The Sky, Once Fallen

The Bloganuary Challenge today asks the question, “How are you brave?”

My first reply was: I’m not. I’m a very fearful person by nature. Someone once said, “You’ve faced breast cancer (1980) and leukemia (2012 and now again.) You must be very brave.” However, a person steps into, or endures, different things simply because she has to. The option–in this case, dying–is unacceptable.

As to the question at hand: I suppose I could say I’m brave when it comes to THEORIES. Brave, or cynical, or maybe a heretic. If everyone around you has accepted a theory as absolute fact and you say, “Don’t believe it,” that makes you a heretic, right? Well, I don’t jump on “The-sky-is-falling!” platforms or panic at the current conspiracy theories.

For example, when we first heard about COVID-19 I read so many warnings, so many Spanish ‘flu comparisons and horrifying predictions. No influenza can be taken lightly. Yes, we need to take precautions, both for our own sake and for the sake of folks around us. But my thinking was: Let’s be sensible here. The sky is falling every day for someone — and there are a lot worse ways it can hit you than with COVID-19.

Husband and I had a discussion lately about Chicken Little’s tale. Chickens will very soon get into a panic and start flapping around; this tale likens them to humans responding to false alarms. One difference I see, though: chicken by nature may soon get agitated, but I doubt they enjoy this state. Humans, on the other hand, curiously enjoy the frisson of being terrified and/or put in a panic. (Check the bestseller list if you don’ believe me.)

Media folks have tapped into this basic human desire for excitement and made lucrative careers from agitating and scaring people. But I wonder: can the blue sky above, once everyone says it’s fallen, be too hard to see again? Can common sense, so often buried by fear, be hard to take hold of again?

I’m afraid of wild animals, difficult situations, menacing strangers, people being upset with me. But theories and giant conspiracies, I can face bravely.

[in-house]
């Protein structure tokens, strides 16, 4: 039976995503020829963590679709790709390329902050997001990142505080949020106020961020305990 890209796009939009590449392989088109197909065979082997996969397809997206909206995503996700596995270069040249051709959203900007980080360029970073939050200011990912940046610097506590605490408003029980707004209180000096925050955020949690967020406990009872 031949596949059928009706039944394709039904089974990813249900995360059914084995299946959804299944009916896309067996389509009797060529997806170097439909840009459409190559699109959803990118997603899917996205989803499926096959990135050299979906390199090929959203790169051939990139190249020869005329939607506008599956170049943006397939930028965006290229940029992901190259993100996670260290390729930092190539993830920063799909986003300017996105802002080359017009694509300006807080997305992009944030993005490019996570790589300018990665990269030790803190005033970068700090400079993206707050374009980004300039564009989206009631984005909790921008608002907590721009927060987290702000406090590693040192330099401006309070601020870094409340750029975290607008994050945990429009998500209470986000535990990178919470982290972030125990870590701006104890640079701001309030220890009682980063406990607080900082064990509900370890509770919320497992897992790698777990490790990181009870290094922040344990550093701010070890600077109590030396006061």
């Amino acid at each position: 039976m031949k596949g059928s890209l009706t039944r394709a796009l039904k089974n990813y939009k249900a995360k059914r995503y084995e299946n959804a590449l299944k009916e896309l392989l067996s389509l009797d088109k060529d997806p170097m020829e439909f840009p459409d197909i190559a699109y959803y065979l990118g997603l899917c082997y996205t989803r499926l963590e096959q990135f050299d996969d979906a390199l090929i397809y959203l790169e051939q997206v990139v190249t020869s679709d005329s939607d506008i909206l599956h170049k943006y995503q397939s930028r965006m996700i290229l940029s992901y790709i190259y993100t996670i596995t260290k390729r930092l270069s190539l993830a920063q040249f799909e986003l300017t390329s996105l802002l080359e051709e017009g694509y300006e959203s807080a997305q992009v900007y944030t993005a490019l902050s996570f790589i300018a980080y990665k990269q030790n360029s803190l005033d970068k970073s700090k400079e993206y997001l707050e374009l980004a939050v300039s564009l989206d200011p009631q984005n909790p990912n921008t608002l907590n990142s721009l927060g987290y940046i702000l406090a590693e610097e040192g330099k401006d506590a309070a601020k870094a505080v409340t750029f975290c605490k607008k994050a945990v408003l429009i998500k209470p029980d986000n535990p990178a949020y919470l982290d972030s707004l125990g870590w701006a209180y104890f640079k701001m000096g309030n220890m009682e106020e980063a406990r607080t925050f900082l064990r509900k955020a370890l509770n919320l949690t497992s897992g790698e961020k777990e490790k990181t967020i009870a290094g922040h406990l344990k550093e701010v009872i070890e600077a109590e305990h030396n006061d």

7 thoughts on “The Sky, Once Fallen

    1. An interesting thought and true — at least in part. Some people seem to have courage without fear — like David facing Goliath — but there must be some threat as the backdrop. I believe there’s a courage that comes from God that simply carries people in time of trouble, too.

      I’m not sure why it is that when I read about mass fear of the unknown (like Covid) I don’t hear much about courage standing up strong. Maybe in individuals, but those people aren’t mentioned?

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      1. I think that courage was shown by the physicians, nurses, and therapists who were there in Covid’s early days, people prepared to help the very sick and dying people before there were vaccines or treatments. My own doctor was brave. They knew the risks better than anyone. They had to have been afraid.

        Fear doesn’t have just one face, either. There’s fear that comes from lack of knowledge, fear that comes from superstitious belief, fear that comes from a genuine threat — maybe as many fears as there are people.

        When the fire was coming at my town in CA I wasn’t in the least afraid. I knew I would do whatever I had to do to keep myself and my animals safe. BUT after some really horrible relationships, I’m terrified of trying that again.

        I wasn’t much afraid of Covid. It was clear to me that NOT getting it was preferable TO getting it and it was easy to be careful. If I’d still been in CA teaching, that would have been the end. I knew I was very lucky to be here instead.

        Other things? I’m alone and sometimes that scares me. As you know, we can be blind-sided by serious illness. That’s scares me, too, mostly because I live where health care isn’t great. BUT you know so far divine providence has been a good friend and guide and I trust that.

        So I don’t know. Hemingway defined courage as grace under pressure. I kind of like that.

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